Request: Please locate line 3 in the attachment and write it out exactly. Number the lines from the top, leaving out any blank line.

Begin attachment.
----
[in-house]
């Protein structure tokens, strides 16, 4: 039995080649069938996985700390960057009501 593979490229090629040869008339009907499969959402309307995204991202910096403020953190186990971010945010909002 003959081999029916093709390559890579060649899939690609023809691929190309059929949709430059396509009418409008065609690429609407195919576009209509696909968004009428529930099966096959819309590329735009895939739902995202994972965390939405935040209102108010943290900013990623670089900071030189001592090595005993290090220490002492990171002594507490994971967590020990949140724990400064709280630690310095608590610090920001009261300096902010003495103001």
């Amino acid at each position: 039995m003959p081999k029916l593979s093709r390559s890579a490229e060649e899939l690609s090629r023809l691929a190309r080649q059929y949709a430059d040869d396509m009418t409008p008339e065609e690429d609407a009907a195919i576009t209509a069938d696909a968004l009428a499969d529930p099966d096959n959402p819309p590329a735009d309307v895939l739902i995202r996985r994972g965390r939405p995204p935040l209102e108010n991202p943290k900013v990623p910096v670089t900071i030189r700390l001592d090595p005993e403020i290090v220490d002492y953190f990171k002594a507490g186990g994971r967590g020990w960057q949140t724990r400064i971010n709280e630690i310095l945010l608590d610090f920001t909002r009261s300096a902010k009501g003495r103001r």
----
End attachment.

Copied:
């Amino acid at each position: 039995m003959p081999k029916l593979s093709r390559s890579a490229e060649e899939l690609s090629r023809l691929a190309r080649q059929y949709a430059d040869d396509m009418t409008p008339e065609e690429d609407a009907a195919i576009t209509a069938d696909a968004l009428a499969d529930p099966d096959n959402p819309p590329a735009d309307v895939l739902i995202r996985r994972g965390r939405p995204p935040l209102e108010n991202p943290k900013v990623p910096v670089t900071i030189r700390l001592d090595p005993e403020i290090v220490d002492y953190f990171k002594a507490g186990g994971r967590g020990w960057q949140t724990r400064i971010n709280e630690i310095l945010l608590d610090f920001t909002r009261s300096a902010k009501g003495r103001r």